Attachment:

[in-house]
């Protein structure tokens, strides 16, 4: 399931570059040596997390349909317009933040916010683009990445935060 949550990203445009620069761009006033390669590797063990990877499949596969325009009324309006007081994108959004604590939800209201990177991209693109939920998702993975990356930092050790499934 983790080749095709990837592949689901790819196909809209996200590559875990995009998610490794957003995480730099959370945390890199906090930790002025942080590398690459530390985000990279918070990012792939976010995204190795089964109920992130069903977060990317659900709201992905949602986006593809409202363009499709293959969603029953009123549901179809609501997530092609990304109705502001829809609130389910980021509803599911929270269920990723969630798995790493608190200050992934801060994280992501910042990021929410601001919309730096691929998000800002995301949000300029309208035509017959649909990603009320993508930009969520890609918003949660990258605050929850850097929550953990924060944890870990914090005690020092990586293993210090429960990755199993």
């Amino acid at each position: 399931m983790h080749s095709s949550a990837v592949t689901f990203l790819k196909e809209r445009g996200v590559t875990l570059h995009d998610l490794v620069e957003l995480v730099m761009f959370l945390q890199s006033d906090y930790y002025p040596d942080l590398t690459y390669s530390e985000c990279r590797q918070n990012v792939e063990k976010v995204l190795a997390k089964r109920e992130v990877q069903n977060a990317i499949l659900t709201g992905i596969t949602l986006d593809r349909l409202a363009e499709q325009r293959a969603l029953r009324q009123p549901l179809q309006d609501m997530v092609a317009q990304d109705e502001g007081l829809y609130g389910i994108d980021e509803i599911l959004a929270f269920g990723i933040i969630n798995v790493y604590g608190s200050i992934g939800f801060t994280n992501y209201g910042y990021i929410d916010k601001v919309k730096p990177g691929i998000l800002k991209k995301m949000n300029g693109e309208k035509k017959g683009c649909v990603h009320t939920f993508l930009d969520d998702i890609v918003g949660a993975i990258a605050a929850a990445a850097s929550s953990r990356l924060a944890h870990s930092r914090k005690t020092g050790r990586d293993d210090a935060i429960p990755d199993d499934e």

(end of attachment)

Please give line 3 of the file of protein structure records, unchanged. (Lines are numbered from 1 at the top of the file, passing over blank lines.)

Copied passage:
């Amino acid at each position: 399931m983790h080749s095709s949550a990837v592949t689901f990203l790819k196909e809209r445009g996200v590559t875990l570059h995009d998610l490794v620069e957003l995480v730099m761009f959370l945390q890199s006033d906090y930790y002025p040596d942080l590398t690459y390669s530390e985000c990279r590797q918070n990012v792939e063990k976010v995204l190795a997390k089964r109920e992130v990877q069903n977060a990317i499949l659900t709201g992905i596969t949602l986006d593809r349909l409202a363009e499709q325009r293959a969603l029953r009324q009123p549901l179809q309006d609501m997530v092609a317009q990304d109705e502001g007081l829809y609130g389910i994108d980021e509803i599911l959004a929270f269920g990723i933040i969630n798995v790493y604590g608190s200050i992934g939800f801060t994280n992501y209201g910042y990021i929410d916010k601001v919309k730096p990177g691929i998000l800002k991209k995301m949000n300029g693109e309208k035509k017959g683009c649909v990603h009320t939920f993508l930009d969520d998702i890609v918003g949660a993975i990258a605050a929850a990445a850097s929550s953990r990356l924060a944890h870990s930092r914090k005690t020092g050790r990586d293993d210090a935060i429960p990755d199993d499934e």